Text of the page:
I negotiated with the railway that the locos would work as a pair, in tandem, top-and-tail with the booked steam loco on the first round trip; 11:45 from Baasrode-Noord to Oppuurs and 12:40 return. The initial plan was for the 91s to power the return leg from Oppuurs to Sint-Amands, at which point the steam loco would run round to work back to Baasrode-Noord – but in the event, late running meant that the 91s worked through.
The standard fare of €12 applied. 77 (mainly British) enthusiasts travelled as a result of my “fix”, which meant that €924 reached the farebox that the SDP would not otherwise have seen; I trust that this more than covered the extra outlay they incurred in hosting us and accommodating our wishes. When extra refreshment sales are included, I can confidently state that not only did we bring more than €1,000 into the railway, but our total that we have raised for Belgian preservation over three events now exceeds €5,000. I am very proud of that, and very grateful that you all continue to support my endeavours; I am always painfully aware that it takes a lot of trust to be placed in me to pitch up at some quiet foreign backwater at silly o’clock on a Sunday morning simply because I have promised you that something will happen!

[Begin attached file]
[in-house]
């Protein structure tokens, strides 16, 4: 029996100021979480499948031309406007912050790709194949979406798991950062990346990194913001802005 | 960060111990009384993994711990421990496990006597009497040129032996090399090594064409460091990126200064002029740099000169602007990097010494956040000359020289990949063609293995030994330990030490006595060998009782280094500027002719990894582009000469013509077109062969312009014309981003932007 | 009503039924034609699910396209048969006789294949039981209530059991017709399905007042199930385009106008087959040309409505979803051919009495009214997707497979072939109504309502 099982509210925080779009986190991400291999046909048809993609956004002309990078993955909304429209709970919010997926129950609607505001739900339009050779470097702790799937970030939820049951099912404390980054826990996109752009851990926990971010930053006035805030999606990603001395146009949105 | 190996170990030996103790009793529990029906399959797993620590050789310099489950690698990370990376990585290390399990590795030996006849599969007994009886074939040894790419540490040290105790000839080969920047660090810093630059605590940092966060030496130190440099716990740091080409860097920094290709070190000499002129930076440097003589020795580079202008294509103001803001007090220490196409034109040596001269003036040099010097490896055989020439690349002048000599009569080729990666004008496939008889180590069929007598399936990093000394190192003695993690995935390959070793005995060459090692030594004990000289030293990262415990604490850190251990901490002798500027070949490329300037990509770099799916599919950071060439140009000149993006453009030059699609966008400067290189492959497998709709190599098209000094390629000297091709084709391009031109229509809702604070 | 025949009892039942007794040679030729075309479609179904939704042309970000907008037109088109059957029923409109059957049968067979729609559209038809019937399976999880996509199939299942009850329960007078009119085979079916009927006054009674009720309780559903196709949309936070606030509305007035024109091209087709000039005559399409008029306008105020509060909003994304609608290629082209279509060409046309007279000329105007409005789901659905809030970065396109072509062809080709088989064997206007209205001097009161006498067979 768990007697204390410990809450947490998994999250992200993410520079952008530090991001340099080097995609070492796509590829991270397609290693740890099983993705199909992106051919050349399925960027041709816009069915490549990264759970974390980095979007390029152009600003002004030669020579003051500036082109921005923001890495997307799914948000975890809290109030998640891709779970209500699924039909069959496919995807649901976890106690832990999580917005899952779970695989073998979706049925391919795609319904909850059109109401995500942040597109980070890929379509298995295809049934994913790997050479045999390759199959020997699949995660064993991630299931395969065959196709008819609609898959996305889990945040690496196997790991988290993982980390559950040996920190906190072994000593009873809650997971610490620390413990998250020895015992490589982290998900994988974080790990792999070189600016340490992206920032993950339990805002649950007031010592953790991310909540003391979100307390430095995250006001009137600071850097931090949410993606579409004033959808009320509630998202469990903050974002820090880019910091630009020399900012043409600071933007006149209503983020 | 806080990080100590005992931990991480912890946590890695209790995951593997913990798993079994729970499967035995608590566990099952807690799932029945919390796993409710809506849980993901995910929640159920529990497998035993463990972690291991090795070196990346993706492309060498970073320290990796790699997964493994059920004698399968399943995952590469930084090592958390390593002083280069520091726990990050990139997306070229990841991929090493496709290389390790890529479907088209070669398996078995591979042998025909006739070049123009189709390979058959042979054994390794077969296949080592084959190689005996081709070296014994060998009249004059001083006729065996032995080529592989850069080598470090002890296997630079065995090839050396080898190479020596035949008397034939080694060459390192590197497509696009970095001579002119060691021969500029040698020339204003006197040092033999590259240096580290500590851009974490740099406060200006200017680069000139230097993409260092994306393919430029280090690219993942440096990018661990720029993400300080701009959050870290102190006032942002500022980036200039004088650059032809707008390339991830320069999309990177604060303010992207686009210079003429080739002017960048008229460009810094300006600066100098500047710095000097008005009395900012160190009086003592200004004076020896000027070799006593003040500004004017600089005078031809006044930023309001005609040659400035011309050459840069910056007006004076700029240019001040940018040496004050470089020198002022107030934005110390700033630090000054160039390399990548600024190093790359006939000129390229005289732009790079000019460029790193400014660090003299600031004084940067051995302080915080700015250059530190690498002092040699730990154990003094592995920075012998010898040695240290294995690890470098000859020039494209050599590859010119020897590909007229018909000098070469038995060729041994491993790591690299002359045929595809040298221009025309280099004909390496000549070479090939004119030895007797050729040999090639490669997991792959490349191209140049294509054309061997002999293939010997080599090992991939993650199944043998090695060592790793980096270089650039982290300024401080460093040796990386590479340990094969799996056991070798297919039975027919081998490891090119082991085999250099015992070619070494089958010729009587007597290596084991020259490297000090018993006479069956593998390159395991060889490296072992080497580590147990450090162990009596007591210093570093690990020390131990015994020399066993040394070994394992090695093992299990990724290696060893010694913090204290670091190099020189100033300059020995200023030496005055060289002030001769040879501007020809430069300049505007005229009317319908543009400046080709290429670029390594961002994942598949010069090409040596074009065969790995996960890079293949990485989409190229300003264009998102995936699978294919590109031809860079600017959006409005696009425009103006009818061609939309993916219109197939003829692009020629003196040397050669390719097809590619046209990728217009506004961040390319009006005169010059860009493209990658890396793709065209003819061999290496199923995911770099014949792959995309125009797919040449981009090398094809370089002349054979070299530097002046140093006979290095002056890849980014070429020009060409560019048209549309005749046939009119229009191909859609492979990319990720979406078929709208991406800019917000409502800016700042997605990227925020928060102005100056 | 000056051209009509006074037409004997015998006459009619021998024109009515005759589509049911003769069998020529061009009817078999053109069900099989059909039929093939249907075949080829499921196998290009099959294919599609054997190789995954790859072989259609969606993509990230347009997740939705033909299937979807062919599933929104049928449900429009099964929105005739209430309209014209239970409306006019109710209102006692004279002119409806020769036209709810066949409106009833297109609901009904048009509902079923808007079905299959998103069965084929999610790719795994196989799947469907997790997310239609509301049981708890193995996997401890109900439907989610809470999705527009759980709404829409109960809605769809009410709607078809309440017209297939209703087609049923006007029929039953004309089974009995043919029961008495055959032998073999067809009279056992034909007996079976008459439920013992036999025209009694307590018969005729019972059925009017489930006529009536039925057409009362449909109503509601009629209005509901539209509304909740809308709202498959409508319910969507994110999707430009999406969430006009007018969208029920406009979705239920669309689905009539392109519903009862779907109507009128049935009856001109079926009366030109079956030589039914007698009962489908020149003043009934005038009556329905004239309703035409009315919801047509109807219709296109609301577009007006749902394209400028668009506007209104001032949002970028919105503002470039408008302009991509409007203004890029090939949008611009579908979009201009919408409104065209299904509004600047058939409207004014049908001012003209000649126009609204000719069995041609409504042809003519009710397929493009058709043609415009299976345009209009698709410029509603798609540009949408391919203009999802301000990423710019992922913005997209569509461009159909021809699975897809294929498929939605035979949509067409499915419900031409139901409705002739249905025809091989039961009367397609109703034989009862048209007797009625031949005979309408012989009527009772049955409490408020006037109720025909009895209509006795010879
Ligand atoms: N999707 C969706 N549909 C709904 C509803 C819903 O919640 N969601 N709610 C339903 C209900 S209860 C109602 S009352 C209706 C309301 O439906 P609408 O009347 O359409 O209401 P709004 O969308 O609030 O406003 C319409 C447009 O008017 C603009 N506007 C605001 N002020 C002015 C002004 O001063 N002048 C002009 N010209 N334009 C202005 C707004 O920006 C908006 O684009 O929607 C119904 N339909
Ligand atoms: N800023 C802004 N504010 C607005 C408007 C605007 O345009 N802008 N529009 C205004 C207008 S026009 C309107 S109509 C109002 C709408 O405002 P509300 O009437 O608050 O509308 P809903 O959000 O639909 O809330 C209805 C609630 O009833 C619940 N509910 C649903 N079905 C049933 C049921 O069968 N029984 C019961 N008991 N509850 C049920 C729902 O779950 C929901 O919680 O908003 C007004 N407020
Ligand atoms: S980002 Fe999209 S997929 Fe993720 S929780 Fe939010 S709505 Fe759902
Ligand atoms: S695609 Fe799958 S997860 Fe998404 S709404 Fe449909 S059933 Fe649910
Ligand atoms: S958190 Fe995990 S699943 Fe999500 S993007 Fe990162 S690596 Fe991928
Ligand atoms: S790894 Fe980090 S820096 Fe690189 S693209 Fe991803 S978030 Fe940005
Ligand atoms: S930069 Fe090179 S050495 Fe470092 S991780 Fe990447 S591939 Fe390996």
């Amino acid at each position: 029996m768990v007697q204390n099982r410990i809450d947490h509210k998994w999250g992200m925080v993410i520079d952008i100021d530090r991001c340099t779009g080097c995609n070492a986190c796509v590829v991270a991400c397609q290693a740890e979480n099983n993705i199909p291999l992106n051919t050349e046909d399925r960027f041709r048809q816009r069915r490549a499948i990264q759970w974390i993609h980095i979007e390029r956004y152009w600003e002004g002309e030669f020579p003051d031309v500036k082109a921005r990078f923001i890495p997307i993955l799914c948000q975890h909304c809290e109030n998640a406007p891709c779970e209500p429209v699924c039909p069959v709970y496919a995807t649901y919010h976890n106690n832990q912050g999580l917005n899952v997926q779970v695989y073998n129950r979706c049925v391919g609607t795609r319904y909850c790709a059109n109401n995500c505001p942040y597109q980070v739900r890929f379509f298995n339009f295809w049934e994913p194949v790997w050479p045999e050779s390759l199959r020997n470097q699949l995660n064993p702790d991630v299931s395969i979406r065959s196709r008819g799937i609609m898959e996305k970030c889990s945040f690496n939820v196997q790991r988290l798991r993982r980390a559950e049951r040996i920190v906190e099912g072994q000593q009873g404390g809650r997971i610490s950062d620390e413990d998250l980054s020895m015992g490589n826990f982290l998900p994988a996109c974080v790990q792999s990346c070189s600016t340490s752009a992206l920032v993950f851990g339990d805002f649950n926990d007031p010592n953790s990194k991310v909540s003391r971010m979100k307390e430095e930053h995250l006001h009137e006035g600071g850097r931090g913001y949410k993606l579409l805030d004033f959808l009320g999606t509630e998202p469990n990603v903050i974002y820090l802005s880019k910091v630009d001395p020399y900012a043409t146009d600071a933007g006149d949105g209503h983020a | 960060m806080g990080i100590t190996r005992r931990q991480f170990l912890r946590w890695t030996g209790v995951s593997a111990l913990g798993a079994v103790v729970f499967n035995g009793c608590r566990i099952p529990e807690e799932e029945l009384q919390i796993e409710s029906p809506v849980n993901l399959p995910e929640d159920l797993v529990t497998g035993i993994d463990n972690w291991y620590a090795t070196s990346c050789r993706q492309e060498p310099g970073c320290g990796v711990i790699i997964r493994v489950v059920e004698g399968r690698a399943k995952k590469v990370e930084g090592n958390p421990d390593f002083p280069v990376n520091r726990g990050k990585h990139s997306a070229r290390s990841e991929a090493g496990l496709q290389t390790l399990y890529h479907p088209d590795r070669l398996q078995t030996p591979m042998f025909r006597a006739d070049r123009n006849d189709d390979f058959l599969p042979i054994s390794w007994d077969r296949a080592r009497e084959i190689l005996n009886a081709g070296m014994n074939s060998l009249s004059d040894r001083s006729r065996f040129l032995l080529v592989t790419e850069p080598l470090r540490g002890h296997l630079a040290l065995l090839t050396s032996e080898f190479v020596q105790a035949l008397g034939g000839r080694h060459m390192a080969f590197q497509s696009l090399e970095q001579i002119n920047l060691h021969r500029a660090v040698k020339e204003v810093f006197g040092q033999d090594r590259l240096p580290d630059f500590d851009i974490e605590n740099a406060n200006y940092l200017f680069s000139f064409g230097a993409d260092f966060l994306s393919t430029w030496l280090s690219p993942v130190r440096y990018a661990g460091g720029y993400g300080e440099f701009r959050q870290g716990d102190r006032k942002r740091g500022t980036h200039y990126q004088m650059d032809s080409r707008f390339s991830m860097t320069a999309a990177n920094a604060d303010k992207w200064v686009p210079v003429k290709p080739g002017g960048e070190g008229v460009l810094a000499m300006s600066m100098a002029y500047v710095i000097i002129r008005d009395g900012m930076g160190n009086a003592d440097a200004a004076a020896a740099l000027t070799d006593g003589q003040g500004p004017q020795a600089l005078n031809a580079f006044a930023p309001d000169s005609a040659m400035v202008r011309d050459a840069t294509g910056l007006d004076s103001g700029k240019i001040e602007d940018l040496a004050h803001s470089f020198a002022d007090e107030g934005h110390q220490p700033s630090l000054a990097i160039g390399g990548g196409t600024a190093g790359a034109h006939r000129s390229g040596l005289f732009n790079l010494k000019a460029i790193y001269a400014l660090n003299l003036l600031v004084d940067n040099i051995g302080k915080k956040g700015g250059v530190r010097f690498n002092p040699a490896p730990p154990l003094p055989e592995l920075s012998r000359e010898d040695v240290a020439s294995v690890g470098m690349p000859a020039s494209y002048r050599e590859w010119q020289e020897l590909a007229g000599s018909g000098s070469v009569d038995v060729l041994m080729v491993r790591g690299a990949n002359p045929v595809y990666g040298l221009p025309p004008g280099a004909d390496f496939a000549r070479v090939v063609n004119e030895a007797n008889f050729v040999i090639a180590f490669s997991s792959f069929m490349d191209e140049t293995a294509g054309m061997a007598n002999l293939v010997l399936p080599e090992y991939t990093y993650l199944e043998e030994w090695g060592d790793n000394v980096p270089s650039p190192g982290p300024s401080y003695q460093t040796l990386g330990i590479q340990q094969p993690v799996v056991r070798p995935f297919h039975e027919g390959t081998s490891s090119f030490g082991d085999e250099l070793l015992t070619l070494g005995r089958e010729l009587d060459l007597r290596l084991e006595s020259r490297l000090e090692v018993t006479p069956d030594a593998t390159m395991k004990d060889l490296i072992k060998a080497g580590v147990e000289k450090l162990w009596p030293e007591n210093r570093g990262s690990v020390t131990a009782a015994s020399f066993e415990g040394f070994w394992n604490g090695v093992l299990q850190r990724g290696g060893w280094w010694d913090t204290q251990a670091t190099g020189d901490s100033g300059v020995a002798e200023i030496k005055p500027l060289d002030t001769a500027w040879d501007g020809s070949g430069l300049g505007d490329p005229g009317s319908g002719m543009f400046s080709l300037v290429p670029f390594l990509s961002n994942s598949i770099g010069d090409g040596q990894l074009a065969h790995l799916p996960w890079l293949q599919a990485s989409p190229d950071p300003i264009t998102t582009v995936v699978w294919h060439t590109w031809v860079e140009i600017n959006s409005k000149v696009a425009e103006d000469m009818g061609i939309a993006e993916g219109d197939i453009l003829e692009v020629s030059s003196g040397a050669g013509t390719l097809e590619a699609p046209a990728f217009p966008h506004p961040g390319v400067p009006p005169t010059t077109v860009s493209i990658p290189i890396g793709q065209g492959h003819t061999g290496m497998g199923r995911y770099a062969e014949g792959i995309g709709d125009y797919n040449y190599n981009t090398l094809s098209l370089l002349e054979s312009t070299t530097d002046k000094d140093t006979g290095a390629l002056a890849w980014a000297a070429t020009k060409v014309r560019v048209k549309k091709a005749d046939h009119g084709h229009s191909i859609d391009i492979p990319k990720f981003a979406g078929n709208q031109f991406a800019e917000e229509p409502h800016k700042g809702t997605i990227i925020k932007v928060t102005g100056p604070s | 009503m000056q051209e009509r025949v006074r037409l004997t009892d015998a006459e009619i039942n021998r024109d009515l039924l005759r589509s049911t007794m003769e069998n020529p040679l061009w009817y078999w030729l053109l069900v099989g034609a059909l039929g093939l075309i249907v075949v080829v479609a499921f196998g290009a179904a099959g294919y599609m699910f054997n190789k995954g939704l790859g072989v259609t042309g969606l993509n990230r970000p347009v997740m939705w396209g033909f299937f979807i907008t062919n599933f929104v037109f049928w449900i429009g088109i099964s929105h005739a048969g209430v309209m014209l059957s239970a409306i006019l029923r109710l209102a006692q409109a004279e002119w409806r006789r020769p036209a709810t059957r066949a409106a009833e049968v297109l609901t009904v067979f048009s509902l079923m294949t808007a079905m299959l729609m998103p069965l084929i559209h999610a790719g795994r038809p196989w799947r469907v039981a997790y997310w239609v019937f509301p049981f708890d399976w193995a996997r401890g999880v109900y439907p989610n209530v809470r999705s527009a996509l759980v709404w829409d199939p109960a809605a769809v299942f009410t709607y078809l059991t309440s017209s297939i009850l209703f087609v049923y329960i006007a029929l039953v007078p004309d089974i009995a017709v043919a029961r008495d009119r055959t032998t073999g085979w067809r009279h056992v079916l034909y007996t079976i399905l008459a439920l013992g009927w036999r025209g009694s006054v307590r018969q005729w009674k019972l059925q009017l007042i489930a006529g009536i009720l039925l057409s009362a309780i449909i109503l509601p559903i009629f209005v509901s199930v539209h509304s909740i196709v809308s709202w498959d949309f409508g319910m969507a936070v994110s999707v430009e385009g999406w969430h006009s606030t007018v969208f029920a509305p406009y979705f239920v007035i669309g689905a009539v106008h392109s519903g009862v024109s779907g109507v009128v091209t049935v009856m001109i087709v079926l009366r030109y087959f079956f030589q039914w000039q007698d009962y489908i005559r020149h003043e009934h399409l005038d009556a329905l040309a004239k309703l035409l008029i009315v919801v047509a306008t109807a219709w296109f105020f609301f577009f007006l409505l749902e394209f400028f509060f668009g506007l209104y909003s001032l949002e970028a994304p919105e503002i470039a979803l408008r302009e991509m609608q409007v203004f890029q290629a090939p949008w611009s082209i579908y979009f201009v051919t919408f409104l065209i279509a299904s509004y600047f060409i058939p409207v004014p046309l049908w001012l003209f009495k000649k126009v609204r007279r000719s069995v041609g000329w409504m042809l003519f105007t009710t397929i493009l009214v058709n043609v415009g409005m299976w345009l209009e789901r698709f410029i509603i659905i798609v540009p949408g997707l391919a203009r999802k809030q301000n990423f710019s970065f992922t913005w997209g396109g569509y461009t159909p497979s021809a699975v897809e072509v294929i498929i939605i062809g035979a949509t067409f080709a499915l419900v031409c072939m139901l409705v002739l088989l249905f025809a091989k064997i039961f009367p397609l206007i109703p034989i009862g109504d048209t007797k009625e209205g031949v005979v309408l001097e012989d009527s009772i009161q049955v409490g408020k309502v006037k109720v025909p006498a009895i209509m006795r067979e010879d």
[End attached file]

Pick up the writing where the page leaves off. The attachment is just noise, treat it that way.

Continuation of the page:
9105 and 9109 (photo: Howard Lewsey)
So, what next?
I am not anticipating a “Bocq Sunday” event in 2020, mainly as I will be on my honeymoon as I am marrying my fiancee a week or so before the “Festival”! However, I would very much encourage you to support the PFT/TSP in their aims in 2020; I am led to believe that there will be at least one VERY interesting development…
Those of you who attended this event will doubtless have noticed two things: 1) that there were other locos there that we did not use, due to weight restrictions on the line, that hopefully will be lifted very soon; and 2) that I wasn’t there! (I was volunteering on a footplate experience turn on 40106 at the Severn Valley Railway). Consequently, for both of those reasons, I anticipate that a return to the SDP will be on the cards at some point. Obviously, this would be far too late for 9105, so I stand by my conviction that this event was the right thing to pursue this year, even if I will almost certainly now never ride behind it myself. I also wish to reinstate the Kinkempois idea. If not shackled to the Bocq event, my current thinking is that I will create a whole weekend Benelux itinerary myself, with at least two different rare haulage events, for a different point in the year that hopefully will be attractive to you. Leave that one with me, but I will give as much advance notice as I can.